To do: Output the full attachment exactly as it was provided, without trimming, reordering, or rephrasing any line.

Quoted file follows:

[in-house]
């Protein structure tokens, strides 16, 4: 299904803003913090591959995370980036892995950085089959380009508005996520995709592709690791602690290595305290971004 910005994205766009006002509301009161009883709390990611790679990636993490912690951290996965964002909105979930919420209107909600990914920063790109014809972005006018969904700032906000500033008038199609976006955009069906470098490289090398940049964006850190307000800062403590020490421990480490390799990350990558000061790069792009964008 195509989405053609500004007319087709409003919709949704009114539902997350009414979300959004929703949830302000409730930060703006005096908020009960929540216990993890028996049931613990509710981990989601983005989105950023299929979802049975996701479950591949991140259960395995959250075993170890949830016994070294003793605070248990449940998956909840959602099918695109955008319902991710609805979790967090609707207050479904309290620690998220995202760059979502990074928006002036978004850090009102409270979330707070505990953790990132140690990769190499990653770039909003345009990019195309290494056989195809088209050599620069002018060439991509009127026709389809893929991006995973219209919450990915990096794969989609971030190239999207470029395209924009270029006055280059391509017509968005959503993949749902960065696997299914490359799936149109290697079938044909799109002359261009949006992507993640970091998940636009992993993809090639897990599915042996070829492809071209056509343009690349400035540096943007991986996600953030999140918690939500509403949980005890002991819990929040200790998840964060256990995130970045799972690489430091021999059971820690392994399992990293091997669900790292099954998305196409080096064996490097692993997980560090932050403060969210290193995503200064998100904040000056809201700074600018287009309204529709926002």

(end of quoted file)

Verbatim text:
[in-house]
């Protein structure tokens, strides 16, 4: 299904803003913090591959995370980036892995950085089959380009508005996520995709592709690791602690290595305290971004 910005994205766009006002509301009161009883709390990611790679990636993490912690951290996965964002909105979930919420209107909600990914920063790109014809972005006018969904700032906000500033008038199609976006955009069906470098490289090398940049964006850190307000800062403590020490421990480490390799990350990558000061790069792009964008 195509989405053609500004007319087709409003919709949704009114539902997350009414979300959004929703949830302000409730930060703006005096908020009960929540216990993890028996049931613990509710981990989601983005989105950023299929979802049975996701479950591949991140259960395995959250075993170890949830016994070294003793605070248990449940998956909840959602099918695109955008319902991710609805979790967090609707207050479904309290620690998220995202760059979502990074928006002036978004850090009102409270979330707070505990953790990132140690990769190499990653770039909003345009990019195309290494056989195809088209050599620069002018060439991509009127026709389809893929991006995973219209919450990915990096794969989609971030190239999207470029395209924009270029006055280059391509017509968005959503993949749902960065696997299914490359799936149109290697079938044909799109002359261009949006992507993640970091998940636009992993993809090639897990599915042996070829492809071209056509343009690349400035540096943007991986996600953030999140918690939500509403949980005890002991819990929040200790998840964060256990995130970045799972690489430091021999059971820690392994399992990293091997669900790292099954998305196409080096064996490097692993997980560090932050403060969210290193995503200064998100904040000056809201700074600018287009309204529709926002």